As to the breastfeeding not working out, often it doesn't - it hasn't for me two out of three times and it can be so hard to accept, so I totally understand. You do have to try to accept it and move on though, you did your very best and sometimes it just doesn't happen but it's not your fault and you didn't do anything wrong.


SugarCoatIt · 16/05/2021 08:39

YOU didn't go wrong anywhere OP.

Firstly, I would say that just because something is evolutionary ancient doesn't mean that it's easy.

There are lots of women who have much more straight forward and less stressful starts to their journey than you, and they still find things challenging.

I actually think you did an amazing job to be expressing for 3 months for your Son.

I know women who breastfed for a day, and women who breastfed for 4 years, some who could, some who couldn't, some who chose not to.

But a really common occurring theme in all the women who chose to breastfeed was that whenever their breastfeeding journey came to an end, for whatever reason, there was a sense of guilt, and/or a sense of loss, sometimes fleeting, sometimes long lasting.

You should be celebrating your success OP, and you should be really proud of yourself.

There's enough Mum guilt and pressure without adding extra onto ourselves.

(If you want to look at the physiological reasons that may have effected things then kellymom has a lot of good articles and the book The womanly art of breastfeeding is really good)


Comtesse · 16/05/2021 08:41


Expressing for 3 months makes you an absolute warrior though in my opinion!

I completely agree with this. You gave your baby the best start you could. When something didn’t work, you tried other solutions, you were tough and resilient. I think you need to be kind to yourself OP - this is NOT failure in any way Flowers

Babdoc · 16/05/2021 08:41

OP, by the time your child starts school, breast feeding will be a distant memory and the least important thing about your experience as a mother. Please don’t get hung up on it and beat yourself up over it.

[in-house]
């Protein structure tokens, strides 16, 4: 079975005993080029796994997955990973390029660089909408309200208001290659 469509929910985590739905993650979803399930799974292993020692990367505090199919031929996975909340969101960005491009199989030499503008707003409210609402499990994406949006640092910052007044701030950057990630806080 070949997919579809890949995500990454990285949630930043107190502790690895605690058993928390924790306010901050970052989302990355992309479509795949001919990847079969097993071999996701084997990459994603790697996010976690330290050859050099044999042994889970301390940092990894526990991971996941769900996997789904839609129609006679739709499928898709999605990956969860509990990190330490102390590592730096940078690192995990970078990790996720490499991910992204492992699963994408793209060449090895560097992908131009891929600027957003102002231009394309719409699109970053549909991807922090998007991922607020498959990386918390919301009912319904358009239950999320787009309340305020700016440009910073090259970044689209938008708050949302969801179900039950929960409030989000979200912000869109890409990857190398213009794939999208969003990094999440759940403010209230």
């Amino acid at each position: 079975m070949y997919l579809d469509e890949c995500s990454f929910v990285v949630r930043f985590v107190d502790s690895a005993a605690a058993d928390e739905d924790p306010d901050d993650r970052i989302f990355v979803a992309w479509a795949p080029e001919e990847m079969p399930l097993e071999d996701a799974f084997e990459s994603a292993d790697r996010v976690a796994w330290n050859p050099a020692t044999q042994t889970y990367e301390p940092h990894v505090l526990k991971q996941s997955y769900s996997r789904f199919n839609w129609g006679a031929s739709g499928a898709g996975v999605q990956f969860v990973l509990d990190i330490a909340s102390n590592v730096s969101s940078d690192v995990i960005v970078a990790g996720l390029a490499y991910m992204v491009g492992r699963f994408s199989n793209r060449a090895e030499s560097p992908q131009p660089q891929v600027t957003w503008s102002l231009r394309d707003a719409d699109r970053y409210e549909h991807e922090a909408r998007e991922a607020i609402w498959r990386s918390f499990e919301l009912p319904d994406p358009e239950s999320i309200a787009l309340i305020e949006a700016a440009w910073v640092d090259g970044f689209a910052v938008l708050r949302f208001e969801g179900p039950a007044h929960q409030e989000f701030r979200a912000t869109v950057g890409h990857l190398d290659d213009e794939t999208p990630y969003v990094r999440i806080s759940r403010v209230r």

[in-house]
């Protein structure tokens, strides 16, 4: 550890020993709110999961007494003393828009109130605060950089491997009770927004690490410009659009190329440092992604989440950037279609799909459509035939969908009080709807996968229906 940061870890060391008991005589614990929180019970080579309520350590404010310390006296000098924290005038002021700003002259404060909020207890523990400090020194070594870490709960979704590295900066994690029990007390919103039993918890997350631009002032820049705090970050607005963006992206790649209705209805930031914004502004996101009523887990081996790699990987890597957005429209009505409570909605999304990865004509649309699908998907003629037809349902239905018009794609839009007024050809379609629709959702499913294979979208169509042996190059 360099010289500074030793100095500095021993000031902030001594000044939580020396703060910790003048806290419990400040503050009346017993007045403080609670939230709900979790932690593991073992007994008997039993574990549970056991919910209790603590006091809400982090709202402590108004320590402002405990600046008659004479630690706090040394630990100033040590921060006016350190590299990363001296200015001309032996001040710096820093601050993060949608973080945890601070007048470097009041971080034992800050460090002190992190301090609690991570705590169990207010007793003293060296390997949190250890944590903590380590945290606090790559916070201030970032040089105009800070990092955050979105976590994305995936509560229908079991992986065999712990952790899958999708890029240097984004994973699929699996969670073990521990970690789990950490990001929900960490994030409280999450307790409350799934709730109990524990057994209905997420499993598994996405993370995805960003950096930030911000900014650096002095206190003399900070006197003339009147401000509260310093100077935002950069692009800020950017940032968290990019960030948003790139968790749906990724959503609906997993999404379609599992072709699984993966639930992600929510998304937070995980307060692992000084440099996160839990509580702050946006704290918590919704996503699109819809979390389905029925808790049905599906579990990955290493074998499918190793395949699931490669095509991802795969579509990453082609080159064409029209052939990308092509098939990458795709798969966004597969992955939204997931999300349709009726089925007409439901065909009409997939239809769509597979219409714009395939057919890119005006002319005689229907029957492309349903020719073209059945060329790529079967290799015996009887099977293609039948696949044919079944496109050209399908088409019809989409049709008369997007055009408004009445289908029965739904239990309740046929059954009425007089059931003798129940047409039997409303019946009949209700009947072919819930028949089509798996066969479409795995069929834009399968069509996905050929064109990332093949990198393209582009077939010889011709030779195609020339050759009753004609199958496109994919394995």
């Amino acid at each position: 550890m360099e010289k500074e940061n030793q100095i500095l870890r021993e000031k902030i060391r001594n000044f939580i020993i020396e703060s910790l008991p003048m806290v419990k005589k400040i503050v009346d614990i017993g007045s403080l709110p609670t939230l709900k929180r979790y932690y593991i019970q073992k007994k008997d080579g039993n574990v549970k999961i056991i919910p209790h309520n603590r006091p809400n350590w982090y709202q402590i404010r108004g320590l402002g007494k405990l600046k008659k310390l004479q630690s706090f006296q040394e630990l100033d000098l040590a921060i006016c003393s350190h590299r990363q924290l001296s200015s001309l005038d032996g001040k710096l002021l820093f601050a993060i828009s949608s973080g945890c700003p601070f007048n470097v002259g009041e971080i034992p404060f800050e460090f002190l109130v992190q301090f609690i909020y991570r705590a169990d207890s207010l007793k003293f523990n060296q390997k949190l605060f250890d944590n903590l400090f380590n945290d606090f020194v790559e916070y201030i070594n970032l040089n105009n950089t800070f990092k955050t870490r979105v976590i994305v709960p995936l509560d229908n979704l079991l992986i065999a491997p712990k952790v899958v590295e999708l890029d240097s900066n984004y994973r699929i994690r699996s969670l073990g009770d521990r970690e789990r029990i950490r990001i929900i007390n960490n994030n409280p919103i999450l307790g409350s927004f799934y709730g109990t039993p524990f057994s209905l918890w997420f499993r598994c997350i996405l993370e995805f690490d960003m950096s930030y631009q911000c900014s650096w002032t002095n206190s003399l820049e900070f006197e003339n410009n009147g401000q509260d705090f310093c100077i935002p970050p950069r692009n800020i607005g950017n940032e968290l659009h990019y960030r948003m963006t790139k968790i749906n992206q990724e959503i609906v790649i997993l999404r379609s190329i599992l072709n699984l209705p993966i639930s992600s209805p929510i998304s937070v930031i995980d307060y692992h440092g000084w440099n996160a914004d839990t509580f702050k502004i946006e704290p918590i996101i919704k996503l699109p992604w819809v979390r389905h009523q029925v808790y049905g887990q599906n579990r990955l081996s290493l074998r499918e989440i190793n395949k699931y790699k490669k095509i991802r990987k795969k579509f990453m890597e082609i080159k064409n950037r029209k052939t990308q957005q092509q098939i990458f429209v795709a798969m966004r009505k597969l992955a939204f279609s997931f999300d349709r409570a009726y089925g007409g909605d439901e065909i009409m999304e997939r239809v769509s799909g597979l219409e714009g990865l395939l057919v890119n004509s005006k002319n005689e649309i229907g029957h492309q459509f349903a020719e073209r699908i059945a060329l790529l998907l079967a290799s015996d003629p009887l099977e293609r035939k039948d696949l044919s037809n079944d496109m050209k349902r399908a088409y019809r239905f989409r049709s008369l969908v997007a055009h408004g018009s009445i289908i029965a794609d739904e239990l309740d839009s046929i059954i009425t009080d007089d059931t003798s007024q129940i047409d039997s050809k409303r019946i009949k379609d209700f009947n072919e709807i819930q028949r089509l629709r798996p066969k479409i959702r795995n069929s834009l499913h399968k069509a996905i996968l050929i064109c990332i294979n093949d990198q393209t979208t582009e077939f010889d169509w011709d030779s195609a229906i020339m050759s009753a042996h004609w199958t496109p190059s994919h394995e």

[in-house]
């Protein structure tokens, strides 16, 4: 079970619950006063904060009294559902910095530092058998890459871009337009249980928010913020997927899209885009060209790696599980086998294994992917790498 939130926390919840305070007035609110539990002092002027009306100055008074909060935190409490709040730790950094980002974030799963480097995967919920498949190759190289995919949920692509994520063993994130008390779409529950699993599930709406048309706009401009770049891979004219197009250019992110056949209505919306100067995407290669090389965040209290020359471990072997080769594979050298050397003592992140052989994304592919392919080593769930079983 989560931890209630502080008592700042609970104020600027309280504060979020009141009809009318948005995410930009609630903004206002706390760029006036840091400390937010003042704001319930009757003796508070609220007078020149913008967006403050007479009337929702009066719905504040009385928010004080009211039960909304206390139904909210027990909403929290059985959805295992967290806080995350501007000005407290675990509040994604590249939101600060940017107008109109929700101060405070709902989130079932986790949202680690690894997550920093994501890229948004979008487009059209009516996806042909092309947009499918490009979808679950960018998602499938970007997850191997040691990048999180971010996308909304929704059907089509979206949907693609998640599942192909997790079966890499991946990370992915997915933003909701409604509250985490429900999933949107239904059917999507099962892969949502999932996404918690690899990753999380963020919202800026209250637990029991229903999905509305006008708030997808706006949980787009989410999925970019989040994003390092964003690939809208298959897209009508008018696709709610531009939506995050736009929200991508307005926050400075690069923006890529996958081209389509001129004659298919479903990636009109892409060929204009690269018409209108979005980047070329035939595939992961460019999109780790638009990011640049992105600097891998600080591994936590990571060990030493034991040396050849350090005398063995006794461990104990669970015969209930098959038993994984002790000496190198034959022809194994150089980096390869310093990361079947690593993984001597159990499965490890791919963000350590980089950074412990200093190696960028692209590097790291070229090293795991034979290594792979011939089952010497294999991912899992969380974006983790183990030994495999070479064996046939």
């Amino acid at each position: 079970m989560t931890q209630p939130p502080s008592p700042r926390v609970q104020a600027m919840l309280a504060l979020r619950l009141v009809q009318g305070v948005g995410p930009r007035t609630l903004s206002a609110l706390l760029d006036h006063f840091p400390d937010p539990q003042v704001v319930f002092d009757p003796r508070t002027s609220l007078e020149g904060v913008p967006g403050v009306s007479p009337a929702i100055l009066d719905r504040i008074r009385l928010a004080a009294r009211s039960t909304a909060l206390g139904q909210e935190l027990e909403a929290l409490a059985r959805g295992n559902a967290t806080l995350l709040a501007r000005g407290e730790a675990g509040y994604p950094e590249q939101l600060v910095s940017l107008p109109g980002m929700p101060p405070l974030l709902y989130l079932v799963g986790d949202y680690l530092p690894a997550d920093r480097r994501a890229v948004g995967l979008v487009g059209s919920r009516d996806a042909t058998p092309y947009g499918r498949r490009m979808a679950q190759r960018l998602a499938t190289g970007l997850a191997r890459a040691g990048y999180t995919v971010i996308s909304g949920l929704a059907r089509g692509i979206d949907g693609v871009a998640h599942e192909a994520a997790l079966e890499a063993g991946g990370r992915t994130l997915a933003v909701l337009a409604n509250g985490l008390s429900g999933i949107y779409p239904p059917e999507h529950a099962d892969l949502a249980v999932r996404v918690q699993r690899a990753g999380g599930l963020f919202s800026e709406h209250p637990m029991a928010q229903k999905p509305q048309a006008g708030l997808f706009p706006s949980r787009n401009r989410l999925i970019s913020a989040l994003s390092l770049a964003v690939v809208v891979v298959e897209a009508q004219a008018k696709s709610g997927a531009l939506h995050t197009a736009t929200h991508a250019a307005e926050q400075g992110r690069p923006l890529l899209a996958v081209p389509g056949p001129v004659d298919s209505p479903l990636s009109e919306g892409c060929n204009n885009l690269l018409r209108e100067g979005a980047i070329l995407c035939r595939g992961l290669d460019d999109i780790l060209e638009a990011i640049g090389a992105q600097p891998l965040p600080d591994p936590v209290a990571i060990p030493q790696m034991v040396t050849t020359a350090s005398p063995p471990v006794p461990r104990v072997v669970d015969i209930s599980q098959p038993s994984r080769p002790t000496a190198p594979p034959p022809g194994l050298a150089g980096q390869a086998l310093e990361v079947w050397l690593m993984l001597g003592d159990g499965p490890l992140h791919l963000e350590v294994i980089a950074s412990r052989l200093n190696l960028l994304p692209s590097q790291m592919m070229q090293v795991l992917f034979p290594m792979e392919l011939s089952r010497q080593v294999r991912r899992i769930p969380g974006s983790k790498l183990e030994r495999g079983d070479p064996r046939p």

The majority of UK mothers have stopped breast feeding (or never started) by six weeks. You persevered well beyond that with expressing, so if anything you should be feeling smug rather than a failure!
Put it behind you, and start enjoying your baby.


sunglassesintherain · 16/05/2021 08:43

It’s really kind of you to say that it was amazing of me to express but I feel so much guilt about that now, looking back. I remember feeling angry because ds would wake up and want to be held and I hadn’t finished pumping Sad And I was up for hours in the night so of course was ratty and irritable and exhausted. I was probably horrible.

He’s a healthy happy baby and I wish I knew why I feel so sad about it, but I just do. I’d never anticipated formula feeding (please don’t think there’s any judgement, I am very fixed in my belief that choice is best but my choice was taken away from me.)

I just want to be prepared if and when I have another baby and try to do better.

OP posts:

sunglassesintherain · 16/05/2021 08:44

Also, although I expressed he only got around 50/50 breast milk and formula. I remember once he threw up after feeding him breast milk and feeling briefly as if I hated him. That’s horrible.

OP posts:

GETTINGLIKEMYMOTHER · 16/05/2021 08:44

I do think it’s largely down to luck. There was no skin-to-skin when I had either dd decades ago, so I can’t think it’s down to that. And I had no particular help or encouragement, but they just seemed to know what to do, and did it.

TBH I never had any idea that it was supposed to be difficult.


Horehound · 16/05/2021 08:46

Skin to skin did bugger all for me. My baby had to have formula as he couldn't latch. Also slept too long which I kick myself for. He had jaundice, lost too much weight then we were readmitted to hospital for light therapy and feeding plan. Had to express for two to three weeks until he got the hang of breastfeeding.